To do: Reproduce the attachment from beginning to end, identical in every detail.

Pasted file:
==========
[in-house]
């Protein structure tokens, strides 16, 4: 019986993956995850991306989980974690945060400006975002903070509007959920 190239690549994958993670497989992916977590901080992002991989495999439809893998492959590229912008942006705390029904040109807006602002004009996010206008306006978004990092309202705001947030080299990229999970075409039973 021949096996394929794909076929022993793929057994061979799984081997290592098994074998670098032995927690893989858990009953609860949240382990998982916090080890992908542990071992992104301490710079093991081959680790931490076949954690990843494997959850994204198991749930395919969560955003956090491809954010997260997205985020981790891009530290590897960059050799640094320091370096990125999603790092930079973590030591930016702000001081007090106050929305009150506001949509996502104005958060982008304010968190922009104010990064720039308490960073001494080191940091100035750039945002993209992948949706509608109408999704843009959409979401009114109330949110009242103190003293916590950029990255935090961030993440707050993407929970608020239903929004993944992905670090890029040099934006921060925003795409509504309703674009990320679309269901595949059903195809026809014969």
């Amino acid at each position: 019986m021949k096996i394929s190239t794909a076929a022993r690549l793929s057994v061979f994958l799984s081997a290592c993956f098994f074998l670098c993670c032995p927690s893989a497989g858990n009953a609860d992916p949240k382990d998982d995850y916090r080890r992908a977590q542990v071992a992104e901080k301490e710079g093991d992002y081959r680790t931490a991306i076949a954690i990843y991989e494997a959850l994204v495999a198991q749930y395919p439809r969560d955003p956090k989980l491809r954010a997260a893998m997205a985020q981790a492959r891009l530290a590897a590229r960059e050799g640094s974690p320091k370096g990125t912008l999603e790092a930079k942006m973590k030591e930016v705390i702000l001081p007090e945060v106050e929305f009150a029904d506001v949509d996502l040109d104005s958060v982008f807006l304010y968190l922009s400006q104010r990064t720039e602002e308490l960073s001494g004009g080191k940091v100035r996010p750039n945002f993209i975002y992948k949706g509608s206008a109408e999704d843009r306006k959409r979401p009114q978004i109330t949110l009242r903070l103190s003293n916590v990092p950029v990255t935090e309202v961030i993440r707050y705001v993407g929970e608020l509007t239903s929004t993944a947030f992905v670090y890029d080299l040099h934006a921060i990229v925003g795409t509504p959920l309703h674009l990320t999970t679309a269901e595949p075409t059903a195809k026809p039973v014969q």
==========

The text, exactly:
[in-house]
């Protein structure tokens, strides 16, 4: 019986993956995850991306989980974690945060400006975002903070509007959920 190239690549994958993670497989992916977590901080992002991989495999439809893998492959590229912008942006705390029904040109807006602002004009996010206008306006978004990092309202705001947030080299990229999970075409039973 021949096996394929794909076929022993793929057994061979799984081997290592098994074998670098032995927690893989858990009953609860949240382990998982916090080890992908542990071992992104301490710079093991081959680790931490076949954690990843494997959850994204198991749930395919969560955003956090491809954010997260997205985020981790891009530290590897960059050799640094320091370096990125999603790092930079973590030591930016702000001081007090106050929305009150506001949509996502104005958060982008304010968190922009104010990064720039308490960073001494080191940091100035750039945002993209992948949706509608109408999704843009959409979401009114109330949110009242103190003293916590950029990255935090961030993440707050993407929970608020239903929004993944992905670090890029040099934006921060925003795409509504309703674009990320679309269901595949059903195809026809014969």
């Amino acid at each position: 019986m021949k096996i394929s190239t794909a076929a022993r690549l793929s057994v061979f994958l799984s081997a290592c993956f098994f074998l670098c993670c032995p927690s893989a497989g858990n009953a609860d992916p949240k382990d998982d995850y916090r080890r992908a977590q542990v071992a992104e901080k301490e710079g093991d992002y081959r680790t931490a991306i076949a954690i990843y991989e494997a959850l994204v495999a198991q749930y395919p439809r969560d955003p956090k989980l491809r954010a997260a893998m997205a985020q981790a492959r891009l530290a590897a590229r960059e050799g640094s974690p320091k370096g990125t912008l999603e790092a930079k942006m973590k030591e930016v705390i702000l001081p007090e945060v106050e929305f009150a029904d506001v949509d996502l040109d104005s958060v982008f807006l304010y968190l922009s400006q104010r990064t720039e602002e308490l960073s001494g004009g080191k940091v100035r996010p750039n945002f993209i975002y992948k949706g509608s206008a109408e999704d843009r306006k959409r979401p009114q978004i109330t949110l009242r903070l103190s003293n916590v990092p950029v990255t935090e309202v961030i993440r707050y705001v993407g929970e608020l509007t239903s929004t993944a947030f992905v670090y890029d080299l040099h934006a921060i990229v925003g795409t509504p959920l309703h674009l990320t999970t679309a269901e595949p075409t059903a195809k026809p039973v014969q």